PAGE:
Colson Whitehead ’91 has gained a reputation as a literary chameleon, deftly blurring the lines between literary and genre fiction, and using his uncanny abilities to inhabit and reinvent conventional frames in order to explore the themes of race, technology, history, and popular culture that continually resurface in his work. In a country where reading habits and reading publics are still more segregated than we often care to admit, his books enjoy a rare crossover appeal. His first novel, “The Intuitionist,” is a detective story that regularly turns up in college courses; the zombie thriller “Zone One” drew praise from literary critics and genre fiction fans alike; “Sag Harbor,” about black privileged kids coming of age in the 1980s, was a surprise bestseller. In an era when commercial pressure reinforces the writerly instinct to cultivate a recognizable “voice,” his astonishingly varied output, coupled with highly polished, virtuosic prose, makes Whitehead one of the most ambitious and unpredictable authors working today.Beyond the books, Whitehead swims effortlessly in the hyper-connected moment: he maintains an active presence on Twitter, where his sly and dyspeptic observations on the curious and the mundane have gained him a devoted following. A sampling includes sagacious tips for the aspiring writer—“Epigraphs are always better than what follows. Pick crappy epigraphs so you don’t look bad”—and riffs on Ezra Pound: “The apparition of these faces in the crowd / Petals on a wet, black bough / Probably hasn’t been gentrified though.” In the pages of The New York Times Magazine and The New Yorker, he has wryly dissected contemporary mores and the light-speed metamorphoses of language in the age of social media. In a widely shared essay from last year, he parsed the current attachment to the “tautophrase,” as in “you do you” and “it is what it is.” Or Taylor Swift’s popularization of “Haters gonna hate.” Swift makes an easy target, of course, but Whitehead takes aim at the rhetoric of those in power too, and the narcissism in our culture more generally. He’s more gadfly than moralist, but there is a Voltaire-like venom to his sarcasms. “The modern tautophrase empowers the individual,” he observes, “regardless of how shallow that individual is.” Read Full Story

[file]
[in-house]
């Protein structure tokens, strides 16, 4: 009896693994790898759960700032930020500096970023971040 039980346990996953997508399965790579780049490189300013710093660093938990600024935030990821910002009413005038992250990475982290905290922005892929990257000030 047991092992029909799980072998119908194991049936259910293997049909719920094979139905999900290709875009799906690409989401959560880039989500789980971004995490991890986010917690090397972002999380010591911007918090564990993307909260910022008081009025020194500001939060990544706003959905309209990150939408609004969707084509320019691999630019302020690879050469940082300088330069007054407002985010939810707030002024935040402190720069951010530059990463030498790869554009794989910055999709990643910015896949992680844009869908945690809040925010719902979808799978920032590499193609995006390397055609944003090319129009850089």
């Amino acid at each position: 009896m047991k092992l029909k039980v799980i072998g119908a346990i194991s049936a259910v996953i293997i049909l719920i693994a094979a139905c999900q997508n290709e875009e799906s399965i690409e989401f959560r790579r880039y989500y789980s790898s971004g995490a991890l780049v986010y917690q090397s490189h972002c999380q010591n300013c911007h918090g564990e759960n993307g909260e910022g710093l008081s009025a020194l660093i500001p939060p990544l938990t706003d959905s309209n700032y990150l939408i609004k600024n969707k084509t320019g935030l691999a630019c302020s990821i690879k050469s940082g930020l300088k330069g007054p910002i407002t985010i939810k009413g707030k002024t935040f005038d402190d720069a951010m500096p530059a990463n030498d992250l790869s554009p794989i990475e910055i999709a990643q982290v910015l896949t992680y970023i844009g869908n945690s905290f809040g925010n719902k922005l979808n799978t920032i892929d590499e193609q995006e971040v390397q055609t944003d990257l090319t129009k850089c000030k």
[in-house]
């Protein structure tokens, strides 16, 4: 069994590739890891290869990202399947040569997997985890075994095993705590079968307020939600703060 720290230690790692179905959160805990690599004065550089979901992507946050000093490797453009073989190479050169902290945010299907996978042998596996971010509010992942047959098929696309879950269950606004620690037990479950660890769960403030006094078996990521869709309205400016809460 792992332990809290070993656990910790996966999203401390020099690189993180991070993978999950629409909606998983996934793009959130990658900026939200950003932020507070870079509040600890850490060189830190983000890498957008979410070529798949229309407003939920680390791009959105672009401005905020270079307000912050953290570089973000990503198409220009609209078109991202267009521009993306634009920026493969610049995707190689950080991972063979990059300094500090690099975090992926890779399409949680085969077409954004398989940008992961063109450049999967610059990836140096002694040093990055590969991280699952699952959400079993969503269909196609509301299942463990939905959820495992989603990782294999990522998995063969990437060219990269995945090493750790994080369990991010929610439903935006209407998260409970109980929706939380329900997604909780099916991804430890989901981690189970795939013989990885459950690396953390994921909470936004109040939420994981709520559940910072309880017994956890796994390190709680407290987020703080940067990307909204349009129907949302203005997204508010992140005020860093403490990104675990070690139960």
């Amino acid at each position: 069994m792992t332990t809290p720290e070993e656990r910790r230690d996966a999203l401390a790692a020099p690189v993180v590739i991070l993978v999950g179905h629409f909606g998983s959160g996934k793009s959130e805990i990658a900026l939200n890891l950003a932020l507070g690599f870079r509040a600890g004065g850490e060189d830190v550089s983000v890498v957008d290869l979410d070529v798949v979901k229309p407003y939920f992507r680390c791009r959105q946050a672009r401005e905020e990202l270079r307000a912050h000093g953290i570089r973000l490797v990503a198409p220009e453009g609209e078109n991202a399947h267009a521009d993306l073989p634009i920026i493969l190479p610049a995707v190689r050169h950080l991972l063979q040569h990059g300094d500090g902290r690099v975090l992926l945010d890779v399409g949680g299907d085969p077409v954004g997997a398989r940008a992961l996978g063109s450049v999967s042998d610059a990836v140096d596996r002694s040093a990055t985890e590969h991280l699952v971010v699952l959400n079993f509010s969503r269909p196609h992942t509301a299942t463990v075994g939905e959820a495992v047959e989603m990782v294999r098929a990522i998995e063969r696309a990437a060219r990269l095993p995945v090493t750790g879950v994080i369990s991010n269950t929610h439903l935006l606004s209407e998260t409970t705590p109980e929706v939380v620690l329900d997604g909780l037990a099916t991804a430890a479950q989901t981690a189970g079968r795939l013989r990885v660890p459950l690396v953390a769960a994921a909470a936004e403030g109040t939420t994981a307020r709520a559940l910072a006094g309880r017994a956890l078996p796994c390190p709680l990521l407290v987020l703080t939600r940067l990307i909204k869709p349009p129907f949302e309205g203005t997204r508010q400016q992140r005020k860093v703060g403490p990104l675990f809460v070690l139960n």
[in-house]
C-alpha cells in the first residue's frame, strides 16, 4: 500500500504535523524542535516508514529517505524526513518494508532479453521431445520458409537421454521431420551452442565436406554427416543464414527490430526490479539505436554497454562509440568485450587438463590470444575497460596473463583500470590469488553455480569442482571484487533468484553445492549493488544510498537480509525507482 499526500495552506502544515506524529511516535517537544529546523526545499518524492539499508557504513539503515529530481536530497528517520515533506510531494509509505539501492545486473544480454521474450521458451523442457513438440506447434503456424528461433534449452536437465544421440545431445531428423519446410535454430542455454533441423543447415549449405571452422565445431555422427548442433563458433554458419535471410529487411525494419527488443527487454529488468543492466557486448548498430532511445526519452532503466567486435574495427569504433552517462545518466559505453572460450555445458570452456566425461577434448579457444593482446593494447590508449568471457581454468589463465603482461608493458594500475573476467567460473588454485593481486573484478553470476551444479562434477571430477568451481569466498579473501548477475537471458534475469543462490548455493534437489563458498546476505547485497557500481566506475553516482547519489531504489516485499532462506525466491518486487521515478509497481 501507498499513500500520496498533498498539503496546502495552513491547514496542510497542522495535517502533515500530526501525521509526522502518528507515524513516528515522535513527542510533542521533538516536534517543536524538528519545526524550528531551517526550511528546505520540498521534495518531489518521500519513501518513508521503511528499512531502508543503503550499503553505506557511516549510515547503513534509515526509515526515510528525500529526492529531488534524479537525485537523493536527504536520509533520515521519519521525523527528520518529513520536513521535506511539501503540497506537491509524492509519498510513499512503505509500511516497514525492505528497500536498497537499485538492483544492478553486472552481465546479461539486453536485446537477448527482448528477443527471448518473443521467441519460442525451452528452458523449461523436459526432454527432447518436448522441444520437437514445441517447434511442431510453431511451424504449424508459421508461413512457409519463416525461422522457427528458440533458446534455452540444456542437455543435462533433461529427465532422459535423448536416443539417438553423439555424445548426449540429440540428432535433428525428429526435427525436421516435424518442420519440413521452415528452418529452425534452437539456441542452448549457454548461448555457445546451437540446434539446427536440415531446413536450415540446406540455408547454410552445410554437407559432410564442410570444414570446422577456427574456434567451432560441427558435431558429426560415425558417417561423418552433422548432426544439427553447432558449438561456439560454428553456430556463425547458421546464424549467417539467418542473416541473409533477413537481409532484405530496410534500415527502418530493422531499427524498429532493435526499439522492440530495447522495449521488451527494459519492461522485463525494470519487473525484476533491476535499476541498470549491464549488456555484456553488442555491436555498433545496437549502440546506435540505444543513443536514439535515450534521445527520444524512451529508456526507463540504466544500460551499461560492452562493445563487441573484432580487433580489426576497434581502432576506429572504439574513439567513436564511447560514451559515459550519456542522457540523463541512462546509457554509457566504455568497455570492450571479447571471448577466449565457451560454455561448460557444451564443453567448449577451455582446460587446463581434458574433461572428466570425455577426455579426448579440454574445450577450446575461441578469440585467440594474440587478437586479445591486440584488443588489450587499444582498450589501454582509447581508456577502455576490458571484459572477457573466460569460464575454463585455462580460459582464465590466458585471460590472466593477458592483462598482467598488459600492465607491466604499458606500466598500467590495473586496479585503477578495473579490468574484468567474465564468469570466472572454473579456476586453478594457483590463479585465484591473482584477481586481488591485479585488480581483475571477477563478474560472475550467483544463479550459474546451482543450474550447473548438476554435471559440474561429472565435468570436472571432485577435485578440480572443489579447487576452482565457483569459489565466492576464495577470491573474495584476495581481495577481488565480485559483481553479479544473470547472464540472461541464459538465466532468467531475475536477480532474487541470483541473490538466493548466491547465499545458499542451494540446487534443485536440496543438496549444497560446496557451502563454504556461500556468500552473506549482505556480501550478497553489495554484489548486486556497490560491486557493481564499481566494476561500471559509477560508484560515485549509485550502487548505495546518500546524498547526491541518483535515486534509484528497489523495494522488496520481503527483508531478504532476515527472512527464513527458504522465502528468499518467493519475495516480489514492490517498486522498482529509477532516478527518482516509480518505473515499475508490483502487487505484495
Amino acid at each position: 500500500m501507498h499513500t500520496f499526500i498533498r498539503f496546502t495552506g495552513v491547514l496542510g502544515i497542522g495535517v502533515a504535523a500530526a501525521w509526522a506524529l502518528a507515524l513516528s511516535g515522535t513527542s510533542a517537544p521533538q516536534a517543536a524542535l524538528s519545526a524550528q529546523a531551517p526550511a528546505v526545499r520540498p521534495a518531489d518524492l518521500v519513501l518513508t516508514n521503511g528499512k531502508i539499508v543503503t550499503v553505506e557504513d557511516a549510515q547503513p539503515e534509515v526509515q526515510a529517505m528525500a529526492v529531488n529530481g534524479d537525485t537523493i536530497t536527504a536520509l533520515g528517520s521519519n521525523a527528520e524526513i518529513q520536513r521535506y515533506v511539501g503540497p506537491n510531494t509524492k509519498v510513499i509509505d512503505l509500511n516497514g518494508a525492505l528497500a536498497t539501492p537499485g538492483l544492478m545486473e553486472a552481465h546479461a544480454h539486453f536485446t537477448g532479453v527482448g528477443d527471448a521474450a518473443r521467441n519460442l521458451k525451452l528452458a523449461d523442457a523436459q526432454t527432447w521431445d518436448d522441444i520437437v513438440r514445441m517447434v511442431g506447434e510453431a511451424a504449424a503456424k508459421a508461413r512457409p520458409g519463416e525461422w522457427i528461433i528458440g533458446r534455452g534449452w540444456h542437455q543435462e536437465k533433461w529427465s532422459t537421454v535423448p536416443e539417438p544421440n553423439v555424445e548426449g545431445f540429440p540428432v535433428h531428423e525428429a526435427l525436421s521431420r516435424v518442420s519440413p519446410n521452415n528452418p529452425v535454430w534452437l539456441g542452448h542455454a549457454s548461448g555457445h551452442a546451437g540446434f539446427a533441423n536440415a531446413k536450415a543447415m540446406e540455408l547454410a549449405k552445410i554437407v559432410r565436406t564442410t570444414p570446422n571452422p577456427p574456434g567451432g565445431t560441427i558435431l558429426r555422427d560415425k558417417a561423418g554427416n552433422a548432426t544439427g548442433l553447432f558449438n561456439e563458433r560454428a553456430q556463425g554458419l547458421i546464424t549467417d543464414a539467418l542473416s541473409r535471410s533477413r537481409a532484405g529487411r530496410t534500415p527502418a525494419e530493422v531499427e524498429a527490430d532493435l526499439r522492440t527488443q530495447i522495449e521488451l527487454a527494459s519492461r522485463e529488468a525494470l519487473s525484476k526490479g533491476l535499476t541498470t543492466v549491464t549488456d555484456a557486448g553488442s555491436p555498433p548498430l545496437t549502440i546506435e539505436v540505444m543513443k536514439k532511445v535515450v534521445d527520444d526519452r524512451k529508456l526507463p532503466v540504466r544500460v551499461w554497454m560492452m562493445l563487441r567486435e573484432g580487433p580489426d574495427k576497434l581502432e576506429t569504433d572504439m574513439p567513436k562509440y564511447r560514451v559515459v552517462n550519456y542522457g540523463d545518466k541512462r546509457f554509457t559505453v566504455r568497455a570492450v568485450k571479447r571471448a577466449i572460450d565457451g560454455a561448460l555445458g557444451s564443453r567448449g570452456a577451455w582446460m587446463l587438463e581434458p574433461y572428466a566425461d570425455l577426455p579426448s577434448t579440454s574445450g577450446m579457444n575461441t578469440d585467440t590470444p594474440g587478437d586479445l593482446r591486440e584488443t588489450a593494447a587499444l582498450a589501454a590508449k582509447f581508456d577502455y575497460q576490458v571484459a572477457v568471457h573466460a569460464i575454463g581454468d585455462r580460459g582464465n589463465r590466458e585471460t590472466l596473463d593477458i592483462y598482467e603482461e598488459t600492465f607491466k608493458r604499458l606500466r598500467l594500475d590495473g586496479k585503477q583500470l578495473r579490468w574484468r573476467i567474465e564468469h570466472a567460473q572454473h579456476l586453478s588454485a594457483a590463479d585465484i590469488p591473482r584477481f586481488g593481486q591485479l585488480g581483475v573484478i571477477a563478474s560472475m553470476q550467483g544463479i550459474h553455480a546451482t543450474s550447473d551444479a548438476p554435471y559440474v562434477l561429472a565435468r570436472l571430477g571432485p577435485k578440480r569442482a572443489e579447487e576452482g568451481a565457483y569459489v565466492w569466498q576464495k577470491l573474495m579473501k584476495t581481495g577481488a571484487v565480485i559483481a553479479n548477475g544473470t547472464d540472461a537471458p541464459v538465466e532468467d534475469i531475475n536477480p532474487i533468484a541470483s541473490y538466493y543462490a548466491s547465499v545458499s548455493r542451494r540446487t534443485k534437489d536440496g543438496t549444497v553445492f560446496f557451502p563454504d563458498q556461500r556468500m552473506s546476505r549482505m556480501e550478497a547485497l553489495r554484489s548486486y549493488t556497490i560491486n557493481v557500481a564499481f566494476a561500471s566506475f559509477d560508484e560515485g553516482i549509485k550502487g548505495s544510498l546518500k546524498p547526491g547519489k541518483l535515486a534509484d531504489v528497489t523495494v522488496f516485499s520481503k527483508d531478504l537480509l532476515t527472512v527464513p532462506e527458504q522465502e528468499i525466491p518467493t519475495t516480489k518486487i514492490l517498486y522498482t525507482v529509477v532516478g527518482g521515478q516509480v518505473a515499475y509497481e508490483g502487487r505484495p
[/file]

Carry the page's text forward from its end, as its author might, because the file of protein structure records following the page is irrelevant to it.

By Dialogo April 15, 2011 An operation by the Special Operations Battalion (BOPE) in two slums in northern Rio de Janeiro on 13 April left five dead, believed to be drug traffickers, a Military Police spokesperson informed AFP. The operation to suppress drug trafficking and weapons trafficking in the slums of Manguinhos and Mandela mobilized one hundred police officers, supported by two armored vehicles. Three pistols, two grenades, twenty-three motorcycles, and chemical substances for manufacturing drugs were confiscated, the police specified, and four arrests were made. Elsewhere, in western Rio, the Civil Police carried out an operation on 13 April to dismantle a police-style militia suspected of operating in thirteen slums. A city councilor was arrested, and fourteen arrest warrants were issued by the judicial authorities. The expansion of militias in Rio de Janeiro goes back to 2006, when groups of active or retired police officers invaded several favelas in the western part of the city, expelled drug traffickers, and started to collect “security fees” from inhabitants. Militias are present in 105 of the city’s 250 major slums, according to a report by Paulo Storani, a former captain of the elite Special Operations Unit (BOPE) of the Military Police. The authorities of Rio de Janeiro state, one of the country’s most violent, began a countercampaign in 2008 to pacify the city and eliminate militias and drug traffickers from the slums, ahead of hosting the World Cup in 2014 and the Olympics in 2016. At present, around twenty slums have been pacified.